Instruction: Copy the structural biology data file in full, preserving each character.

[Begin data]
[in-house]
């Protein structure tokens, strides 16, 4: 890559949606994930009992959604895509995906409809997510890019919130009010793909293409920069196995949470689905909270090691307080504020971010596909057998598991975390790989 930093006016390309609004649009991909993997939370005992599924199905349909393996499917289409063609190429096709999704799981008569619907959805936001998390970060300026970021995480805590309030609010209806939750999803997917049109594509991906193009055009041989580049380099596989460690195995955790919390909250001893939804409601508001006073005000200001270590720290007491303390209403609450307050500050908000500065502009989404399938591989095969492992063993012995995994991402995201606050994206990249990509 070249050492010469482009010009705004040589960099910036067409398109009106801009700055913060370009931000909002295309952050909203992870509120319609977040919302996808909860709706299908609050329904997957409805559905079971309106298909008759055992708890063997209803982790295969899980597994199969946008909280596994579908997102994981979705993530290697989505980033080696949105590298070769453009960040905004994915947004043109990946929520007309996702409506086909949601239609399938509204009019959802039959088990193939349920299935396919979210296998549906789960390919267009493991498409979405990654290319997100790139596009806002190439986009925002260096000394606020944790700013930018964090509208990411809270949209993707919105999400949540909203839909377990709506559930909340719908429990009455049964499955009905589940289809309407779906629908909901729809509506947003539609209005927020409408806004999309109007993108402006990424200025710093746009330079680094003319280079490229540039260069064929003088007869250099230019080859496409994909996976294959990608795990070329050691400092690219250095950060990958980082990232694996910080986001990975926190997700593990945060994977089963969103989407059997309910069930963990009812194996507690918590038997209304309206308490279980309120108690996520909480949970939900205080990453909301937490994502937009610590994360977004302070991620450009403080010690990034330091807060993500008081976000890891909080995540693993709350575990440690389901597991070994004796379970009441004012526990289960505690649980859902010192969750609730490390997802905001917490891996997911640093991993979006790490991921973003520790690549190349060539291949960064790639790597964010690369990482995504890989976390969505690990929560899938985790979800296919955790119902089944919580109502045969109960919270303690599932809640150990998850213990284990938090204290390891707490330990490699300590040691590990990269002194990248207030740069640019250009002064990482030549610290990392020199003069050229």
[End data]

[in-house]
């Protein structure tokens, strides 16, 4: 890559949606994930009992959604895509995906409809997510890019919130009010793909293409920069196995949470689905909270090691307080504020971010596909057998598991975390790989 930093006016390309609004649009991909993997939370005992599924199905349909393996499917289409063609190429096709999704799981008569619907959805936001998390970060300026970021995480805590309030609010209806939750999803997917049109594509991906193009055009041989580049380099596989460690195995955790919390909250001893939804409601508001006073005000200001270590720290007491303390209403609450307050500050908000500065502009989404399938591989095969492992063993012995995994991402995201606050994206990249990509 070249050492010469482009010009705004040589960099910036067409398109009106801009700055913060370009931000909002295309952050909203992870509120319609977040919302996808909860709706299908609050329904997957409805559905079971309106298909008759055992708890063997209803982790295969899980597994199969946008909280596994579908997102994981979705993530290697989505980033080696949105590298070769453009960040905004994915947004043109990946929520007309996702409506086909949601239609399938509204009019959802039959088990193939349920299935396919979210296998549906789960390919267009493991498409979405990654290319997100790139596009806002190439986009925002260096000394606020944790700013930018964090509208990411809270949209993707919105999400949540909203839909377990709506559930909340719908429990009455049964499955009905589940289809309407779906629908909901729809509506947003539609209005927020409408806004999309109007993108402006990424200025710093746009330079680094003319280079490229540039260069064929003088007869250099230019080859496409994909996976294959990608795990070329050691400092690219250095950060990958980082990232694996910080986001990975926190997700593990945060994977089963969103989407059997309910069930963990009812194996507690918590038997209304309206308490279980309120108690996520909480949970939900205080990453909301937490994502937009610590994360977004302070991620450009403080010690990034330091807060993500008081976000890891909080995540693993709350575990440690389901597991070994004796379970009441004012526990289960505690649980859902010192969750609730490390997802905001917490891996997911640093991993979006790490991921973003520790690549190349060539291949960064790639790597964010690369990482995504890989976390969505690990929560899938985790979800296919955790119902089944919580109502045969109960919270303690599932809640150990998850213990284990938090204290390891707490330990490699300590040691590990990269002194990248207030740069640019250009002064990482030549610290990392020199003069050229």